Former President Shimon Peres announced on Thursday that he was canceling the contract with Bank Hapoalim, which was met with criticism by MKs from both left and right.
Under the contract, as reported by the financial newspaper The Marker, Peres would have promoted the bank for $30,000 a month.
Speaking to Channel 2 News, Peres said that the money he would have received from the bank was meant for socially-oriented projects and was not meant for his own pocket, but added he was canceling the agreement with the bank “out of the desire to be responsive to public sentiments and the false interpretations [about the contract].”
“I am not earning a penny because I am not taking a penny of that money. All this money is invested in science, social needs, and I make sure of that,” he said, adding, “I would not have done anything that even smells of money. I'm surprised that anyone is doubting that. I am not a lobbyist at all.”
Peres claimed that reports this week about the contract were incorrect, saying, “What we agreed about had no connection to what was published. Bank Hapoalim turned to me and said it has a branch in the United States, and it wants to bring more investors to Israel, and asked if I would help in doing that in the United States, with no connection to the state of Israel. I agreed.”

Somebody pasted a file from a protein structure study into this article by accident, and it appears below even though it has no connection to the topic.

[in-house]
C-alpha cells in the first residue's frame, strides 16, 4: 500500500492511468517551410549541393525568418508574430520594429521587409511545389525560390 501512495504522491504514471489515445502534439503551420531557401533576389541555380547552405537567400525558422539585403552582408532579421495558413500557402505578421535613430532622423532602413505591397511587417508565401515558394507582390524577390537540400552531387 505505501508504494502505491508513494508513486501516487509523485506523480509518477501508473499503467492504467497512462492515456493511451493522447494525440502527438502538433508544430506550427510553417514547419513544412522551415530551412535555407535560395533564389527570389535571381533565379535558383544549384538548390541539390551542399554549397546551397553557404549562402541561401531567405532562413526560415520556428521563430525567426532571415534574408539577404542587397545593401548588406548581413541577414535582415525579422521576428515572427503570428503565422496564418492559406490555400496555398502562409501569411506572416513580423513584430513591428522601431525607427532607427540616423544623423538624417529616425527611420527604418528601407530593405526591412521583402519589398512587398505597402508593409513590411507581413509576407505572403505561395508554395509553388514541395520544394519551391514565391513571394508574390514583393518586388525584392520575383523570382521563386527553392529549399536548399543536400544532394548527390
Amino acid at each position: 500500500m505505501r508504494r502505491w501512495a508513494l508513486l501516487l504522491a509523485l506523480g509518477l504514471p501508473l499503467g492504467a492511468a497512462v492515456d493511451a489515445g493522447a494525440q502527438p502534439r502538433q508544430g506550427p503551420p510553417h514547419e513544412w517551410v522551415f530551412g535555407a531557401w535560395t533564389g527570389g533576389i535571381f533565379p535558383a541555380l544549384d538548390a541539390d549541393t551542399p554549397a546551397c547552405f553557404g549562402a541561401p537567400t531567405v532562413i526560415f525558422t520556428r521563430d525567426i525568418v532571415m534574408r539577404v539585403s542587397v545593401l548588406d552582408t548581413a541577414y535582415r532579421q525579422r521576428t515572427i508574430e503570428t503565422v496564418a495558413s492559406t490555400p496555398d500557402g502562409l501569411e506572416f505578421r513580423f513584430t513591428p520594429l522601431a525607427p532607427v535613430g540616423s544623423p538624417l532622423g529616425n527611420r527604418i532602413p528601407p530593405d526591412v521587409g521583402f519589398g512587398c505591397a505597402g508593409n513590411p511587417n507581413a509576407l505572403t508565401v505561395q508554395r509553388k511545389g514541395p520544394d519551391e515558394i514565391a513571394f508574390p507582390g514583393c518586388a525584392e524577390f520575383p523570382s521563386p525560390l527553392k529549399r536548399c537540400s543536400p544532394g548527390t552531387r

“Then I read a newspaper story that has no connection to reality, I'm not going to argue. I decided, in any case for me it is not a financial issue but an issue of public interest, and it is important for me to maintain the public’s trust, to cancel and that was it,” said Peres.
“I want it to be clear, this is how I have conducted myself throughout my entire life and I do not want anyone to spoil it with a false publication,” added the former president, who then noted that Bank Hapoalim “obviously felt that damage was done to it [because of the cancellation] and I did not want to cause them harm, but I said - I do not have a bank, I have a name, and my good name is the only bank I have.”
While in office, Peres was criticized for his lavish 90th birthday celebrations which were attended by some 2,000 people. In fact, the presidential institution cost the state a whopping 62 million shekels ($17.6 million) in 2012, a figure three times higher than a decade earlier.
Nevertheless, Peres in December chose to criticize Prime Minister Binyamin Netanyahu's government, saying it "talks but doesn't act" against poverty.